CAPE TOWN - The quality of SA's water will continue to deteriorate rapidly unless urgent measures are put in place to manage it better, warns a new report released yesterday by the Council for Scientific and Industrial Research (CSIR).
Population growth and urbanisation, coupled with the "apparent inability of local authorities to treat urban and industrial effluents to the (legal) standards", will heighten SA's water problems, one of the report's contributors, CSIR researcher Dr Paul Oberholster, wrote. Eleven of SA's 19 water management areas were under stress, he subsequently told Business Day.
"There are clear indications from the relatively scanty water quality monitoring data available that the water quality of most South African river and reservoir systems has deteriorated over the last 20 years.
"In some areas - such as the upper and middle reaches of the Vaal River system, the Mgeni River system, the Crocodile River system and the upper and lower reaches of the Olifants River system - the water quality poses serious health risks to humans and livestock that drink the water over many years," he said .
Better water management was essential as the resource was relatively scarce in SA, he said.
Dr Oberholster said eutrophication posed one of the biggest threats to water quality . Problems such as acid mine drainage, while severe, were relatively localised, he said.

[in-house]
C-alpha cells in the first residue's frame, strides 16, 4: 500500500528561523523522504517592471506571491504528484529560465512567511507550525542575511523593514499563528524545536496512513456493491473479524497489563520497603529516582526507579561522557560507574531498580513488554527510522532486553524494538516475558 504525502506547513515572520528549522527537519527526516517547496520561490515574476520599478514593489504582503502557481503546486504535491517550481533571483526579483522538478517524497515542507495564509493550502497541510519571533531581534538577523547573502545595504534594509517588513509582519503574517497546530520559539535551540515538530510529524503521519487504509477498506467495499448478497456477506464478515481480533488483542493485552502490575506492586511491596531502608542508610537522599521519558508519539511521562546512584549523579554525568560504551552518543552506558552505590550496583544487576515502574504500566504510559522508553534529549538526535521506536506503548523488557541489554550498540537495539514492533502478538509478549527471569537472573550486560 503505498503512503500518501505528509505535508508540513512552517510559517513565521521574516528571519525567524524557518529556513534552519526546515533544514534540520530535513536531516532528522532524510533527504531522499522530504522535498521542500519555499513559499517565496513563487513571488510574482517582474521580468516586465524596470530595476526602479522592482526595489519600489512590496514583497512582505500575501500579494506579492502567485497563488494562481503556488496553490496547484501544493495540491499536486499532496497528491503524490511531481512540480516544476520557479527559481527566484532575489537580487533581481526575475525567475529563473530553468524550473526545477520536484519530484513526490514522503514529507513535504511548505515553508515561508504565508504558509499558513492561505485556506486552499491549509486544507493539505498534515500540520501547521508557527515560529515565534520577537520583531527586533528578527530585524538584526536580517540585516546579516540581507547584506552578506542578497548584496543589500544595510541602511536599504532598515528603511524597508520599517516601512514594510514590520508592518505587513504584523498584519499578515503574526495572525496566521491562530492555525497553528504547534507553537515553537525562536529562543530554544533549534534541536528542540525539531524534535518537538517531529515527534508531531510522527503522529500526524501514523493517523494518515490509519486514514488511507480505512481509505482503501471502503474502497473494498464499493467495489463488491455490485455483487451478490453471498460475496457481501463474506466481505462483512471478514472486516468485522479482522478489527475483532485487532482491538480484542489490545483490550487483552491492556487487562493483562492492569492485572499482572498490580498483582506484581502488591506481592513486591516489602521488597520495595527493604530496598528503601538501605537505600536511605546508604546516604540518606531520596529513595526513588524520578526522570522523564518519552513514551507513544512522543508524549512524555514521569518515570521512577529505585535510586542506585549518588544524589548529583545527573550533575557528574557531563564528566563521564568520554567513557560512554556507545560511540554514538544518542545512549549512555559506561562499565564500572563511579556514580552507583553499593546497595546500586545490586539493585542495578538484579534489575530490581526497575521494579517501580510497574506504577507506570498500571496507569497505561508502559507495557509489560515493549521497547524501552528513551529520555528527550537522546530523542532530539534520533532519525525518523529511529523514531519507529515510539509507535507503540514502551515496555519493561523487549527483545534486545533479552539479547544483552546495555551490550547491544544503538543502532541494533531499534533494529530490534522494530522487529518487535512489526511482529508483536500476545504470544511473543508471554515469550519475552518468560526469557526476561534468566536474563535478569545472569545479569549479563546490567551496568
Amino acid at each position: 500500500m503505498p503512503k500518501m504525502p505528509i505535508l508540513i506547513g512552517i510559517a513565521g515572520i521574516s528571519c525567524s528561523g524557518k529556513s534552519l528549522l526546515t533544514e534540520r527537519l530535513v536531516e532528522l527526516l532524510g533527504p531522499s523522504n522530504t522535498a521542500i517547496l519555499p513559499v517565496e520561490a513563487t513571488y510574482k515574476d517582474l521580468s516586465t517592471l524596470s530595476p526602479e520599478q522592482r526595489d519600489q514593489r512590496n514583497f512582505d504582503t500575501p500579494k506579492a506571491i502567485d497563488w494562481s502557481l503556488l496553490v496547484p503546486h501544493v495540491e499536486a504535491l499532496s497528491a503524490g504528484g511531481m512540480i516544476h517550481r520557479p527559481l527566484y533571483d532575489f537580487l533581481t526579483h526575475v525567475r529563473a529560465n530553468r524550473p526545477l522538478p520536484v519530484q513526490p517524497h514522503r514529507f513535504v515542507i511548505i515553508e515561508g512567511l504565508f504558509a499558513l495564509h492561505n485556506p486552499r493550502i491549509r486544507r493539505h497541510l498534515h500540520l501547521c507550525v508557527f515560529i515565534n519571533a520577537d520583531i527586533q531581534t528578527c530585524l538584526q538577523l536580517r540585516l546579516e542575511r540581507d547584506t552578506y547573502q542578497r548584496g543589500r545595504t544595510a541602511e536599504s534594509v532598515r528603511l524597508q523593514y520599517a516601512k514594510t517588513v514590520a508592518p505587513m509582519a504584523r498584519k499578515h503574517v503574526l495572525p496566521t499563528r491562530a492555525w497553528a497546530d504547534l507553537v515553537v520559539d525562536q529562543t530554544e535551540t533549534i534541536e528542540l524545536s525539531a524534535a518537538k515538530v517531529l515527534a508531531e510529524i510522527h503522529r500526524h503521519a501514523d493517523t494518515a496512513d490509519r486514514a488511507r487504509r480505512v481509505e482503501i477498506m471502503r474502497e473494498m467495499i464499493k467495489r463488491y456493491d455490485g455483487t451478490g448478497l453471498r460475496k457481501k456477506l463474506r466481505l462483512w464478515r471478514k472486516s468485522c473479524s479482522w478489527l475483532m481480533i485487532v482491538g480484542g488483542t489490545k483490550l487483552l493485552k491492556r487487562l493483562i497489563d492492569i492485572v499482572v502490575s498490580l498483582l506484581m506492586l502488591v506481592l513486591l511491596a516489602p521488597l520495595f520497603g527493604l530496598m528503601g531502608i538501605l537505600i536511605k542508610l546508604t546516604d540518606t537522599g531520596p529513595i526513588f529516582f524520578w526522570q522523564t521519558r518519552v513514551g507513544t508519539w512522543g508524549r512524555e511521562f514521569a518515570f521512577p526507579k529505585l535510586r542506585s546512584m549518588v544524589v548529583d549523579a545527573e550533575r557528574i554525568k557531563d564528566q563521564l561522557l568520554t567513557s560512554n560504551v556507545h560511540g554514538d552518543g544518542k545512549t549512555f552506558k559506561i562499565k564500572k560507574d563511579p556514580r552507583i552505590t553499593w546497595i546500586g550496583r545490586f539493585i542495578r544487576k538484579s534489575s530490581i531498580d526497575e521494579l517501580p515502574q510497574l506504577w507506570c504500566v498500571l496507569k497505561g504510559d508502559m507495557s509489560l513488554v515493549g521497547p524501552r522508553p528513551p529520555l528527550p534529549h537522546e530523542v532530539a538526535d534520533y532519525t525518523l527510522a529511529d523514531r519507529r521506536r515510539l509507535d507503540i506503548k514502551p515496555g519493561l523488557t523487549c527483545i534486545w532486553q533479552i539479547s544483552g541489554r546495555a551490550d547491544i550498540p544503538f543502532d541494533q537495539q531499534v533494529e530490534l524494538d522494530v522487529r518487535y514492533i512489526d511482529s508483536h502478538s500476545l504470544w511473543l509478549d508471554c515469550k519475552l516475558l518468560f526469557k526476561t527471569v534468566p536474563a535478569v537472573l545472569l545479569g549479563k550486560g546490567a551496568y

Eutrophication is a process in which algae flourish in water that has been polluted with compounds such as nitrates and phosphates.
These pollutants disrupt the usual life forms that live in the water but provide rich nutrients for algae, which clog waterways and treatment plant filters, and in some cases give off deadly cyanide compounds.
"Government, society and the private sector need to work together. Government alone cannot solve the problem," he said.
Dr Oberholster warned that climate change would make the problems worse as higher temperatures would lead to increased rates of evaporation and reduce the volume of water available to a growing population.
Warmer weather would also affect the microbial balance in water supplies, and was likely to lower the quality in rivers and reservoirs. CSIR researcher Kevin Wall , who also contributed to the report, said much of SA's water infrastructure was not in a fit state to deliver reliable, high- quality services.
"The biggest problem we face is that the right people are not in place in the technical and financial departments to operate and maintain the infrastructure properly and to spend the money they have properly," he said in a telephone interview.
SA faced an immense challenge to deal with historic backlogs and provide water services to communities that previously had none, while maintaining infrastructure, Dr Wall said.
In some parts of the country, eradicating the bucket system had made things worse for residents, he said, explaining that while a breakdown in bucket collection caused problems in a relatively confined area, a collapse of water services would cause problems over a much larger region.
"In some Free State settlements, replacement of the bucket system left people with no sanitation at all since the water supply was insufficient to flush their toilets."